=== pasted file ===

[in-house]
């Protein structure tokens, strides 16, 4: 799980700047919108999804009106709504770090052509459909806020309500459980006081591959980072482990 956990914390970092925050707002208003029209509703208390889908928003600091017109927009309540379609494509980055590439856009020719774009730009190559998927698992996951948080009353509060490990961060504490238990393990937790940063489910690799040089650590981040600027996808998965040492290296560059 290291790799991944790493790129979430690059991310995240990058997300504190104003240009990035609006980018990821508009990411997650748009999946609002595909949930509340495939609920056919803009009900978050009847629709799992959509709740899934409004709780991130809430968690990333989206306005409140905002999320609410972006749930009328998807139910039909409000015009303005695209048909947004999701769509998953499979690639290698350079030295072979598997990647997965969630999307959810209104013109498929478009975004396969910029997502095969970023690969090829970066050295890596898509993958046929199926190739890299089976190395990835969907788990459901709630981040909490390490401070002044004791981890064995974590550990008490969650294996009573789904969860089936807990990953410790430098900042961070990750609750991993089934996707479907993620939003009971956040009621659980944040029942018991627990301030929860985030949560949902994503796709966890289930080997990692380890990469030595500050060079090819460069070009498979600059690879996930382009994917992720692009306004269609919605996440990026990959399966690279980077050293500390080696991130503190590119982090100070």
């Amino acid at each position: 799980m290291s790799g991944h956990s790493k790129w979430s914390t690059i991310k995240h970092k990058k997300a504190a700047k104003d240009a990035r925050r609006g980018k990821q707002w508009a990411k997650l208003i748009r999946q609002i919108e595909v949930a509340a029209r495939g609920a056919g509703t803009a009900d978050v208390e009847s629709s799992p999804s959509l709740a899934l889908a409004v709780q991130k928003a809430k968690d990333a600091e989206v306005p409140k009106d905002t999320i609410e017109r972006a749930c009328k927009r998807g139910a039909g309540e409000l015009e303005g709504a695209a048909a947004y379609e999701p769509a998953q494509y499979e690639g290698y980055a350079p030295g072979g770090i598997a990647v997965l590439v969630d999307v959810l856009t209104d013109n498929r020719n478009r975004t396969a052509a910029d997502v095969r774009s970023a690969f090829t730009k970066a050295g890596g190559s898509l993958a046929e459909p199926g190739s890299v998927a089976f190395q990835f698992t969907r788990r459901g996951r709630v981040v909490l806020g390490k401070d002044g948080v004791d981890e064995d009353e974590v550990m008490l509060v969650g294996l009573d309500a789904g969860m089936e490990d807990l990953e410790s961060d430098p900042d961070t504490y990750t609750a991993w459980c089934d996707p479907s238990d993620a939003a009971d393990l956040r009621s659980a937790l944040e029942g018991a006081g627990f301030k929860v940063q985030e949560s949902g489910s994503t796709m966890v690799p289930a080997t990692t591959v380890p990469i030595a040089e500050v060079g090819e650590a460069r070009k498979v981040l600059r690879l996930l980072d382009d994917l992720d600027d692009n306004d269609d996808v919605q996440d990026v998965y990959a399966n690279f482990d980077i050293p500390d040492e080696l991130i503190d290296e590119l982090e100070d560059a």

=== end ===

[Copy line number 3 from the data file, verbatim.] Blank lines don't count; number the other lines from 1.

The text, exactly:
């Amino acid at each position: 799980m290291s790799g991944h956990s790493k790129w979430s914390t690059i991310k995240h970092k990058k997300a504190a700047k104003d240009a990035r925050r609006g980018k990821q707002w508009a990411k997650l208003i748009r999946q609002i919108e595909v949930a509340a029209r495939g609920a056919g509703t803009a009900d978050v208390e009847s629709s799992p999804s959509l709740a899934l889908a409004v709780q991130k928003a809430k968690d990333a600091e989206v306005p409140k009106d905002t999320i609410e017109r972006a749930c009328k927009r998807g139910a039909g309540e409000l015009e303005g709504a695209a048909a947004y379609e999701p769509a998953q494509y499979e690639g290698y980055a350079p030295g072979g770090i598997a990647v997965l590439v969630d999307v959810l856009t209104d013109n498929r020719n478009r975004t396969a052509a910029d997502v095969r774009s970023a690969f090829t730009k970066a050295g890596g190559s898509l993958a046929e459909p199926g190739s890299v998927a089976f190395q990835f698992t969907r788990r459901g996951r709630v981040v909490l806020g390490k401070d002044g948080v004791d981890e064995d009353e974590v550990m008490l509060v969650g294996l009573d309500a789904g969860m089936e490990d807990l990953e410790s961060d430098p900042d961070t504490y990750t609750a991993w459980c089934d996707p479907s238990d993620a939003a009971d393990l956040r009621s659980a937790l944040e029942g018991a006081g627990f301030k929860v940063q985030e949560s949902g489910s994503t796709m966890v690799p289930a080997t990692t591959v380890p990469i030595a040089e500050v060079g090819e650590a460069r070009k498979v981040l600059r690879l996930l980072d382009d994917l992720d600027d692009n306004d269609d996808v919605q996440d990026v998965y990959a399966n690279f482990d980077i050293p500390d040492e080696l991130i503190d290296e590119l982090e100070d560059a």